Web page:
Trans people are people who live individual lives, just like any other person within any other socio-cultural group. The life of one trans person is as individual as the life of any other person, no matter how they identify their gender, religion, cultural background, et cetera. Are their “realities” delusional if they do not fit within the prescribed norm? Is a non-practising Jew no longer a Jew if they do not keep kosher, but pray and eat with their families’ seder? Is a straight man no longer straight if he has sex with a man, while professing to love women?  

Does it matter? No.

This seems to me a very different sort of phenomenon from simple homosexuality (though, for the record, I believe that our neat little categories of sexual orientation are yet another substitution of the conceptual for the actual, human sexual behavior being more complex and varied than the rhetoric of sexual orientation can accommodate).

I would like to note that within that parenthetical is the first thing you’ve written that I agree with. Human sexual behaviour is indeed complex. Hence why straight men have been blown by gay men for a very long time.

The question of the status of gay people interacts with politics to the extent that it in some cases challenges existing family law, but homosexual acts as such seem to me a matter that is obviously, and almost by definition, private. The mass delusion that we are inculcating on the question of transgendered people is a different sort of matter, to the extent that it would impose on society at large an obligation — possibly a legal obligation under civil-rights law, one that already is emerging — to treat delusion as fact, or at the very least to agree to make subjective impressions superordinate to biological fact in matters both public and private.

Once again, biological fact (having a penis or vagina or intersex) and one’s gender are two different beasts. We’ve already defeated this argument. Move on if you’re trying to get anyone to listen or agree with you; otherwise, no one will take you seriously if you keep stating factual inaccuracies.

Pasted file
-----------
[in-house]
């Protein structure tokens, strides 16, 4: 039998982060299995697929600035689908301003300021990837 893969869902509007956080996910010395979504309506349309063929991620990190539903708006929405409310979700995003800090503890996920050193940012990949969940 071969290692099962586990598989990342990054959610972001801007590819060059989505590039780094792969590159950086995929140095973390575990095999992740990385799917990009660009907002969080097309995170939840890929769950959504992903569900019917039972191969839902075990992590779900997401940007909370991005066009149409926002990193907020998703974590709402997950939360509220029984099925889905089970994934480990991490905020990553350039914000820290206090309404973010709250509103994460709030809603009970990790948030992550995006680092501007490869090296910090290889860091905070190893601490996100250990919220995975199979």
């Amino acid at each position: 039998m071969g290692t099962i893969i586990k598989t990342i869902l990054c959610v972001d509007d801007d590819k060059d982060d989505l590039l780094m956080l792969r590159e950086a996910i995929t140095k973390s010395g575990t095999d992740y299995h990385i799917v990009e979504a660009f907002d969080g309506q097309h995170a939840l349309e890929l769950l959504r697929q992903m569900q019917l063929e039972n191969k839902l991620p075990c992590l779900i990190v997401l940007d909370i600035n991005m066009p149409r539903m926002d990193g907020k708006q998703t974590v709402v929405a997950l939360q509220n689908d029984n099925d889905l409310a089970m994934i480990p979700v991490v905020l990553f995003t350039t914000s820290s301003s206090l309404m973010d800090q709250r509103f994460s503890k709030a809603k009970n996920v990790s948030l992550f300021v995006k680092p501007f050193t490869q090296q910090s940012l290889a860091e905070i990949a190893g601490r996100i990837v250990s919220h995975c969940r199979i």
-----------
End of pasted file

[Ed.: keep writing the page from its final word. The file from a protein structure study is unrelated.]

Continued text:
As a matter of government, I have little or no desire to police how Cox or any other man or woman conducts his or her personal life. 

Well, that’s good to hear.

But having a culture organized around the elevation of unreality over reality in the service of Eros, who is a sometimes savage god, is not only irrational but antirational. 

Eros was a god of love, not gender or sexuality. Gender and sexuality are two completely different things. People of all sorts of genders (and sexes) have all sorts of sexualities. And express love in a multitude of ways. You’re misappropriating your Greek gods here. 

Cox’s situation gave him an intensely unhappy childhood and led to an eventual suicide attempt, and his story demands our sympathy; times being what they are, we might even offer our indulgence. But neither of those should be allowed to overwhelm the facts, which are not subject to our feelings, however sincere or well intended.

Sympathy is an indulgence? Well, I suppose I have been sympathetic and indulging your op-ed since the facts you speak of in your editorial — although relatively articulate — were inaccurate, your opinion misinformed, and worst of all, journalistically irresponsible. 

Leaving all personal feelings aside, of course.

Edit: This piece was originally mistitled “Laverne Cox is a person…” rather than “Laverne Cox is a woman".